Somehow, I always seem to look for dichotomies. I appreciate the incongruous connections that appear in life. A significant one appeared as I traveled the roads of Pennsylvania a few weeks ago.
As I traveled, I jumped from one radio station to another, trying to catch the news of the area. At one point, I heard on a Catholic channel, a story shared that really struck me. The discussion was about the two pillars of the church: Mary and Peter.
Now, I am not a theologian, so I can not speak to its truth or theology. I was also driving, so I did not write down what station or who said what. I can only share what I remember of the discussion. The story went something like this. That Christ, in his infinite wisdom called Peter the rock, on which he would build his church, the institution. But, they explained, that Mary, carried the baby, the body of Christ, within her. It is her mantle that wraps the body of the church, the people. The description continued that sometimes the rock will crumble a bit and that the people are there to mend it. Other times, the people, the body, leave the mantle of Mary and the church, the rock, is there to cause them to pause and return.
I heard the story while I was driving through the rainy mountains of Pennsylvania, for what was my first CMN conference, Catholic Marketing Network convention and trade show. Never having been before, I was not sure what to expect. I knew that authors and speakers and publishers and gift shop owners and all sorts of people who celebrate and support Catholicism would be coming together. What I didn’t know was how they would interact, how they would connect with each other.
I have been to many a trade shows and conferences in my corporate, secular life. But, this one was different. The spirit was different. There was no competition, there was singularity of purpose. Authors would encourage each other before meeting with publishers, anxious to know the response a fellow author received. Publishers connected with each other. Gift store owners compared notes so easily. If someone stopped you for directions, to the Adoration Chapel usually, they apologized for interrupting and were so appreciative of any assistance. Most importantly, every conversation ended with “God Bless”. This group of primarily lay people, were living the gospel as I understand it: to love one another and to be in service to each other.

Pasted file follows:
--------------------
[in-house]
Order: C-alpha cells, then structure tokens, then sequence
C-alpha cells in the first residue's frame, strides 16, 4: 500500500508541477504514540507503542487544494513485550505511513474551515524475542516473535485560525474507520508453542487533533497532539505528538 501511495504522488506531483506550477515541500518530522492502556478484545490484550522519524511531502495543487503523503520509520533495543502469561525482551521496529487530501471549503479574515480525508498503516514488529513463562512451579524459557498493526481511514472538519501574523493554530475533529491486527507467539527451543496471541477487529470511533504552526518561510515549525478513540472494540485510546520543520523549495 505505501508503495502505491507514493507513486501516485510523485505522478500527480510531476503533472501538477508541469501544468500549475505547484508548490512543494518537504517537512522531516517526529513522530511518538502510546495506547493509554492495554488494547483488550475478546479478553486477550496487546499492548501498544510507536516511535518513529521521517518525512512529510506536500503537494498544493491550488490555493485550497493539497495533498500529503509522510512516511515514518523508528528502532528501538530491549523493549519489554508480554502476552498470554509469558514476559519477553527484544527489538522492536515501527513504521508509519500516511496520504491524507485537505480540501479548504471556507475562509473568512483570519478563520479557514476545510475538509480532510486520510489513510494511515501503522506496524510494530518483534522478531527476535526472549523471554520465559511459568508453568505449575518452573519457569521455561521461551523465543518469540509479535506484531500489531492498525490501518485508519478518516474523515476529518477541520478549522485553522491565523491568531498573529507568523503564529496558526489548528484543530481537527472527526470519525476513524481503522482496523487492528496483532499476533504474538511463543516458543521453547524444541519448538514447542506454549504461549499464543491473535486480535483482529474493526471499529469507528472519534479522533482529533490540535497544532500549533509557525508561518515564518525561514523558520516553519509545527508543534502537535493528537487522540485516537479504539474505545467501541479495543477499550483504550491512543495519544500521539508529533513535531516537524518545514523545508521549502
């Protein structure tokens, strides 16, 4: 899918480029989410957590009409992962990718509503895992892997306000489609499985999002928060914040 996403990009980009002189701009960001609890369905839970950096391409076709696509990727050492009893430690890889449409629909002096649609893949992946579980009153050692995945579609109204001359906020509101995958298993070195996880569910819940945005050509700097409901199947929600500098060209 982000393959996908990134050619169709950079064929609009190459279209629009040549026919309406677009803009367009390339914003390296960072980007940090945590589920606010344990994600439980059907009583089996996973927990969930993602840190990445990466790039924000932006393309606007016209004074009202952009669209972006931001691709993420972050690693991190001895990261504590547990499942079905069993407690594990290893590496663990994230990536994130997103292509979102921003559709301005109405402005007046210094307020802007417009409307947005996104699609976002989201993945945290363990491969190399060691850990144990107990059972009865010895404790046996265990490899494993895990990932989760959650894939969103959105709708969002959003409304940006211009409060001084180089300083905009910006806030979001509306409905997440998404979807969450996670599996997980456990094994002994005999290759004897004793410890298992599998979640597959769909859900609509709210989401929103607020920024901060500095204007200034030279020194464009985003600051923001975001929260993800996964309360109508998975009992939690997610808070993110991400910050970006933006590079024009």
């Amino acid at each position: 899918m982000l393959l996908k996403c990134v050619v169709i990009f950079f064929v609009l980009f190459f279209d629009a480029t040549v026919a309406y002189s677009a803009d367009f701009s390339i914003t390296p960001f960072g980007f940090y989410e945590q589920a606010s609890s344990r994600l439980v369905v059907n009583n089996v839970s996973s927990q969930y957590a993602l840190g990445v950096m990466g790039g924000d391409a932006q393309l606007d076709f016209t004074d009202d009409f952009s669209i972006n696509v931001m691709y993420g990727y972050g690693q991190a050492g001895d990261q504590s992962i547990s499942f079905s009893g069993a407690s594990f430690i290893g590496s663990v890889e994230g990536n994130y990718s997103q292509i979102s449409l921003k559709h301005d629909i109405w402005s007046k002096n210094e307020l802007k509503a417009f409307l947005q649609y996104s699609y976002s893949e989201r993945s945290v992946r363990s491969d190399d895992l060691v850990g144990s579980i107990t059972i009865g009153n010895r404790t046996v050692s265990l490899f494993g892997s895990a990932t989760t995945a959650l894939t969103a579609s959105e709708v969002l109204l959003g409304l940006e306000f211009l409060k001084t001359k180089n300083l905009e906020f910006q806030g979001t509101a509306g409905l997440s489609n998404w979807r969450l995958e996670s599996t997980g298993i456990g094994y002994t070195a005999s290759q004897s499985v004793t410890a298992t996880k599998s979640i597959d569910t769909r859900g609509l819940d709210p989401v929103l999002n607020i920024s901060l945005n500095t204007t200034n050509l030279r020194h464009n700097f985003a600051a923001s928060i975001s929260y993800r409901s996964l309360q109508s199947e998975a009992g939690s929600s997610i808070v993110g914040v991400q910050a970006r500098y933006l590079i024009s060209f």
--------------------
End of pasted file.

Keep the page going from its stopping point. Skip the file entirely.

I really felt what it was like to be under the mantle of Mary, together. This was part of the body of Christ. The loving, supportive, engaging, faith-filled body that we desire to be as we live our faith.
After the convention, I continued on my journey, visiting family in New Jersey and Ohio, and showing up for a baby shower in Indiana. I finally found myself back at home last week, as news of the Pennsylvania Attorney General’s report appeared. Heartsick and devastated, I kept thinking of the contrast. What I experienced in Pennsylvania, at that convention was faith in a very real and living way. This; this news of priests and Bishops and Cardinals, this news is horrific.
I have been reflecting on these dichotomies and it occurred to me that the story I heard on the roads in Pennsylvania provide a glimpse of understanding for me. “Upon this rock, I will build my church.” That rock is crumbling. At the same time, the experience of this conference demonstrated to me what the “body” can be. We can be one; loving and in service to each other. The body stands strong for our faith, shares our faith, and can even assist in the mending of the rock.
When I speak, I often share my mantra of Be Radiant. The intention is to let the light of God shine through you. It struck me how hard it is to be radiant during difficult times like this. At the same time, if the body comes together and we each share our God given radiance, perhaps we can light the path in this dark world and along with the rock that stands strong, help lead others back to God.
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